Back row: (left to right) Adolph Heinrich Hermann, Minna Francesca and Ernst August. Middle row: Emil Ernst Paul, Mabel (wife of Hermann), Grandpapa Rudolph with Hermann’s son Franz Maurice on his knee, Lina Louisa Marie and Albert Gustav Adolph. Front row: Antoinette Hermine and Oscar Rudolph. This is copied from the back of the photograph.
Heinrich Franz Rudolph Buring (Grandpa Buring in the photo) with all of his children except Anna Augusta Elisabeth Buring who joined the Sisters of St Joseph (Sister Mary Carolus) in 1897. This is the only photo which I have of Lieschen, as she was called by the family. Thanks to Sr Katrina of the Sisters of St Joseph for the photo.
I’m having difficulty tracing Heinrich Franz Rudolph Buring’s forebears, as have other family researchers before me. He came to South Australia with his parents Friedrich Adolph Buring and Caroline Henriette Auguste nee Jahn, and brothers, on the Princess Louise from Hamburg in 1849. Friedrich was part of the Berlin Emigration Society, also known as the South Australian Colonisation Society. His naturalisation papers state that he was a native of Berlin, Prussia.
There is quite a bit of information, online and in books, about the Burings in Australia because of their contributions to South Australia and Australia as a whole. Here is a quote from Di Cummings’ website Bound For South Australia which tells a little about the Berlin Emigration Society and the impact these people had on South Australia.
The story of the Princess Louise began in Berlin in the late 1840s, during a period of revolution. At that time, Europe, spurrred by the earlier French Revolution, was facing a period of change, revolt, and uprising. In Berlin, in 1848, Richard Schomburgk, a gardener who had established a reputation as a botantist, and his physician brother, Otto, saw that there was little hope of their dream of democracy being achieved and, by 1849, a period of repression began. … The brothers formed a migration group, calling it the Berlin Emigration Society (other references say: South Australian Colonisation Society), and made plans to leave the Fatherland for a new start in Australia. …
So, in March, 1849, the Society chartered the PRINCESS LOUISE and set sail for Adelaide with a new wave of refugees, arriving in Port Adelaide on 7 August 1849. The Society was largely comprised of professional men, businessmen and skilled artisans, and has been called “the single most important group of German intellectuals to come to Adelaide”.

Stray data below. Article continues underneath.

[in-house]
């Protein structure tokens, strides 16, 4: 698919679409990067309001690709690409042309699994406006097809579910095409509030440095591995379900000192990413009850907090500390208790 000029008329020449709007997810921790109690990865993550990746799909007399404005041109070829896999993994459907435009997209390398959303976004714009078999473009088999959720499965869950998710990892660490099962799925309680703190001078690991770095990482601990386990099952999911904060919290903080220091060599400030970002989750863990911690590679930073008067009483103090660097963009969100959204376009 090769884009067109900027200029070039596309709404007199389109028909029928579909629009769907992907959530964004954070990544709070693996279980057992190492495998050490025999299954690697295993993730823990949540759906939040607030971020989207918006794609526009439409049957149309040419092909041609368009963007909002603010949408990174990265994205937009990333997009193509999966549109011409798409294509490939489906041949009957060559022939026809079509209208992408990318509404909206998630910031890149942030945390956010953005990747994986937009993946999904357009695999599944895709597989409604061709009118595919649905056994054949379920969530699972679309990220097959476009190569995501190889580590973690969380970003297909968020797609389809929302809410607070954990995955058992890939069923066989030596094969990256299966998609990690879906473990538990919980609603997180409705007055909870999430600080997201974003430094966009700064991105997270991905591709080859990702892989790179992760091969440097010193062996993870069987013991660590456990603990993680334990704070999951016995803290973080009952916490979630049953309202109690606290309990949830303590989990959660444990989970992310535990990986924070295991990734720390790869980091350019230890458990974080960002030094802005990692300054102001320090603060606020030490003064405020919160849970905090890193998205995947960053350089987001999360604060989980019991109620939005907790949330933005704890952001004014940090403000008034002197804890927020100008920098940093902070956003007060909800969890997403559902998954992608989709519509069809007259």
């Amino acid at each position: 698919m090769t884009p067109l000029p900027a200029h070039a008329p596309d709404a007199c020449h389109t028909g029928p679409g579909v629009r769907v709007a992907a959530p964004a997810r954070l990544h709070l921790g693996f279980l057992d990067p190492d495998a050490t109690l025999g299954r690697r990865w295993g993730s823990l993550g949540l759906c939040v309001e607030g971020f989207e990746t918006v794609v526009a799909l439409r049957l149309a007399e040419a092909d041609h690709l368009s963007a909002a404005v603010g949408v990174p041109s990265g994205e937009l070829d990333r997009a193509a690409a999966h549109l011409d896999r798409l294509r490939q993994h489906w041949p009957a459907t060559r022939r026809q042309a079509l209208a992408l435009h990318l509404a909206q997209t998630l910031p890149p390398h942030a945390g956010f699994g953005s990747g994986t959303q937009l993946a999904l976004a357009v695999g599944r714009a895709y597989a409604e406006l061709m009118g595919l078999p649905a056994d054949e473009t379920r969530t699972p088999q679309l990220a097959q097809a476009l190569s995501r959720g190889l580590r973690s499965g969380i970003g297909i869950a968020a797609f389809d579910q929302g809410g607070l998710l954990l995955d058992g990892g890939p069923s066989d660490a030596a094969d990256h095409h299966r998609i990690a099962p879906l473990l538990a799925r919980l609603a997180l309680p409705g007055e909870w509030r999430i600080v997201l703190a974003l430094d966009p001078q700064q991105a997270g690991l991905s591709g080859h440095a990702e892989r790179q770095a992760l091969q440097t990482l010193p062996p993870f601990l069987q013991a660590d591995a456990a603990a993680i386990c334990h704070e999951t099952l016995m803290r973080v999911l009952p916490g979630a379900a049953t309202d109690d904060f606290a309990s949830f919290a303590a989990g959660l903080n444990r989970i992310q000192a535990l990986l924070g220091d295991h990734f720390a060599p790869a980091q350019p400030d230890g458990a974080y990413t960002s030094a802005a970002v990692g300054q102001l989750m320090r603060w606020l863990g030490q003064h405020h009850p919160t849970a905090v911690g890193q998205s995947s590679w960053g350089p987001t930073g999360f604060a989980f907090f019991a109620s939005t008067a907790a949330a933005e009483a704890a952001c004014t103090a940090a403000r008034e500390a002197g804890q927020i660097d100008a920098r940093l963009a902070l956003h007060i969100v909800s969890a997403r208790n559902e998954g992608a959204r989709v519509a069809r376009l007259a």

This is a snippet from the Australian Dictionary of Biography Online regarding Heinrich Franz Rudolph’s brother Theodor Gustav Hermann Buring.
BURING, THEODOR GUSTAV HERMANN (1846?-1919), store-keeper and vigneron, was born in Berlin, son of Friedrich Adolph Buring and his wife Caroline Henriette Auguste. He arrived in South Australia with his parents in the Princess Louise from Hamburg in August 1849. In Adelaide his father set up a brass-founding business with Ernst Fischer but died on 3 December 1856 at 40. Hermann and his brother Heinrich Franz Rudolph, later a well-known Adelaide tobacconist, were educated at R. C. Mitton and J. C. Hansen’s school at Pulteney Street, Adelaide. Hermann, who early showed marked business ability, was then sent to the country where he worked as a store-keeper for nine years and for three in a distillery at Seppeltsfield in the Barossa valley. After his marriage to Lina Dohrenwendt on 22 April 1871 he opened a store in Friedrichswalde (Tarnma) near Kapunda. For nine years he was agent there for Spring Vale wines which from 1869 were managed by his brother-in-law Carl Sobels.
If you have any ideas on how I might break through this brick wall and find birth records for Heinrich Franz Rudolph Buring and his brothers Paul and Theodor Gustav Hermann Buring as well as their ancestors, please leave me a comment as I am keen to find out more about the fascinating Burings!